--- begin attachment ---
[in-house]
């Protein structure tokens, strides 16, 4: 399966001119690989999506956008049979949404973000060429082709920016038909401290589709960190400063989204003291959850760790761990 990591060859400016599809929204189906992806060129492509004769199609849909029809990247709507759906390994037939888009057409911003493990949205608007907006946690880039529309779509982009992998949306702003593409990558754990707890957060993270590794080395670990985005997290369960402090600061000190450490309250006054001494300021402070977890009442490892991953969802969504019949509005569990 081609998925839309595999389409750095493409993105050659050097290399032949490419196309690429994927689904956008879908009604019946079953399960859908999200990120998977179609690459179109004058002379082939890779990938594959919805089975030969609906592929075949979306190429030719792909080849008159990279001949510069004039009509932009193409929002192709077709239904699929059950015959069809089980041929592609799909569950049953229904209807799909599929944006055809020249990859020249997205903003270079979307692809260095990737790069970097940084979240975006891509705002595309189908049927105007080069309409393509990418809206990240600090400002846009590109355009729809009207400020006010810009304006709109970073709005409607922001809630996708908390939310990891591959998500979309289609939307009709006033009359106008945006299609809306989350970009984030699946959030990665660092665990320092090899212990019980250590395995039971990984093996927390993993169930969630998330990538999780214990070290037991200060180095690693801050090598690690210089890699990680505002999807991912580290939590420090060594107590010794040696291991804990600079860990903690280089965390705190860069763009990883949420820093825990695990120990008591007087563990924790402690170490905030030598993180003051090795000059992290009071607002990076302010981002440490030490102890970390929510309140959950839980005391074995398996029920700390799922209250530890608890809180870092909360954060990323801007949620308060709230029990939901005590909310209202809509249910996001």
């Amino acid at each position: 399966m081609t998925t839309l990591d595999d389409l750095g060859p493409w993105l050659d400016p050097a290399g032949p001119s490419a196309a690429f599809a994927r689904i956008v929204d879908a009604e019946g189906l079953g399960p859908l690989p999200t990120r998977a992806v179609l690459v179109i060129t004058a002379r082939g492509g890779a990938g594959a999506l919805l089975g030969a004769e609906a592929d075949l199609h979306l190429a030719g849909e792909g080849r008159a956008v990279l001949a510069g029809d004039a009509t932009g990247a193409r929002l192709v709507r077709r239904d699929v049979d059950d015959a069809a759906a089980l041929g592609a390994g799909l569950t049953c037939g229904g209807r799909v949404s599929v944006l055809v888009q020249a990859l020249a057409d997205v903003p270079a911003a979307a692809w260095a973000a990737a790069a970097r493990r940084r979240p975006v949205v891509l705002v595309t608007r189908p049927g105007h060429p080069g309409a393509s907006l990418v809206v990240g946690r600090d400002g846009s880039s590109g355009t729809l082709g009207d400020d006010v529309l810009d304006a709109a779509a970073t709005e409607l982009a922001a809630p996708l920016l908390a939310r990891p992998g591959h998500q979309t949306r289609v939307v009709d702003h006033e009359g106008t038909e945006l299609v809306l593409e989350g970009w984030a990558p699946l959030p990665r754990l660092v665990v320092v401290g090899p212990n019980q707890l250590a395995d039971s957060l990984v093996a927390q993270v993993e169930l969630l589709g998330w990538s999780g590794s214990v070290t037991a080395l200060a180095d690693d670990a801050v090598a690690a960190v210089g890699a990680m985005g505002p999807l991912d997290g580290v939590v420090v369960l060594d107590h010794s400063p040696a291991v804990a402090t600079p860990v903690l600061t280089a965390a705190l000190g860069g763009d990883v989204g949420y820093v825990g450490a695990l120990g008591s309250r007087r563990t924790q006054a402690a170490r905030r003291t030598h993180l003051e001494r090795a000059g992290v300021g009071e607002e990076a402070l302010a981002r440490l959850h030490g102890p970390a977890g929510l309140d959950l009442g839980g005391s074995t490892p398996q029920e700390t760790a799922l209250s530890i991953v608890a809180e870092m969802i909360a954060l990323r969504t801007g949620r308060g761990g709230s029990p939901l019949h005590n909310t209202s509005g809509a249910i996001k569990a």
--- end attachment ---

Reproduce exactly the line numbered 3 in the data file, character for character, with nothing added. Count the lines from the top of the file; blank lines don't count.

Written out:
């Amino acid at each position: 399966m081609t998925t839309l990591d595999d389409l750095g060859p493409w993105l050659d400016p050097a290399g032949p001119s490419a196309a690429f599809a994927r689904i956008v929204d879908a009604e019946g189906l079953g399960p859908l690989p999200t990120r998977a992806v179609l690459v179109i060129t004058a002379r082939g492509g890779a990938g594959a999506l919805l089975g030969a004769e609906a592929d075949l199609h979306l190429a030719g849909e792909g080849r008159a956008v990279l001949a510069g029809d004039a009509t932009g990247a193409r929002l192709v709507r077709r239904d699929v049979d059950d015959a069809a759906a089980l041929g592609a390994g799909l569950t049953c037939g229904g209807r799909v949404s599929v944006l055809v888009q020249a990859l020249a057409d997205v903003p270079a911003a979307a692809w260095a973000a990737a790069a970097r493990r940084r979240p975006v949205v891509l705002v595309t608007r189908p049927g105007h060429p080069g309409a393509s907006l990418v809206v990240g946690r600090d400002g846009s880039s590109g355009t729809l082709g009207d400020d006010v529309l810009d304006a709109a779509a970073t709005e409607l982009a922001a809630p996708l920016l908390a939310r990891p992998g591959h998500q979309t949306r289609v939307v009709d702003h006033e009359g106008t038909e945006l299609v809306l593409e989350g970009w984030a990558p699946l959030p990665r754990l660092v665990v320092v401290g090899p212990n019980q707890l250590a395995d039971s957060l990984v093996a927390q993270v993993e169930l969630l589709g998330w990538s999780g590794s214990v070290t037991a080395l200060a180095d690693d670990a801050v090598a690690a960190v210089g890699a990680m985005g505002p999807l991912d997290g580290v939590v420090v369960l060594d107590h010794s400063p040696a291991v804990a402090t600079p860990v903690l600061t280089a965390a705190l000190g860069g763009d990883v989204g949420y820093v825990g450490a695990l120990g008591s309250r007087r563990t924790q006054a402690a170490r905030r003291t030598h993180l003051e001494r090795a000059g992290v300021g009071e607002e990076a402070l302010a981002r440490l959850h030490g102890p970390a977890g929510l309140d959950l009442g839980g005391s074995t490892p398996q029920e700390t760790a799922l209250s530890i991953v608890a809180e870092m969802i909360a954060l990323r969504t801007g949620r308060g761990g709230s029990p939901l019949h005590n909310t209202s509005g809509a249910i996001k569990a």